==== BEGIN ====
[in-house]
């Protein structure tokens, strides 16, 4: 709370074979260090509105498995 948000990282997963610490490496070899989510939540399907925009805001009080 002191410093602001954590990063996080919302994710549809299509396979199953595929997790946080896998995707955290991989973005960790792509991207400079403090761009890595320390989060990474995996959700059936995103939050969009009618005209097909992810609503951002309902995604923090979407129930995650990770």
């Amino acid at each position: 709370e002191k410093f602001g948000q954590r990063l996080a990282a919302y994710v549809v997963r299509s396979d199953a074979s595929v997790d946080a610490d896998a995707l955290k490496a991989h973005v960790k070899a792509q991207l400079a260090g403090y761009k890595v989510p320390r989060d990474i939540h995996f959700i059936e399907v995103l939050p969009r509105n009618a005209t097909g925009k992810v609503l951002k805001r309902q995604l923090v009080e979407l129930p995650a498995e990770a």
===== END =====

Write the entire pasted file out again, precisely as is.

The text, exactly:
[in-house]
């Protein structure tokens, strides 16, 4: 709370074979260090509105498995 948000990282997963610490490496070899989510939540399907925009805001009080 002191410093602001954590990063996080919302994710549809299509396979199953595929997790946080896998995707955290991989973005960790792509991207400079403090761009890595320390989060990474995996959700059936995103939050969009009618005209097909992810609503951002309902995604923090979407129930995650990770």
């Amino acid at each position: 709370e002191k410093f602001g948000q954590r990063l996080a990282a919302y994710v549809v997963r299509s396979d199953a074979s595929v997790d946080a610490d896998a995707l955290k490496a991989h973005v960790k070899a792509q991207l400079a260090g403090y761009k890595v989510p320390r989060d990474i939540h995996f959700i059936e399907v995103l939050p969009r509105n009618a005209t097909g925009k992810v609503l951002k805001r309902q995604l923090v009080e979407l129930p995650a498995e990770a």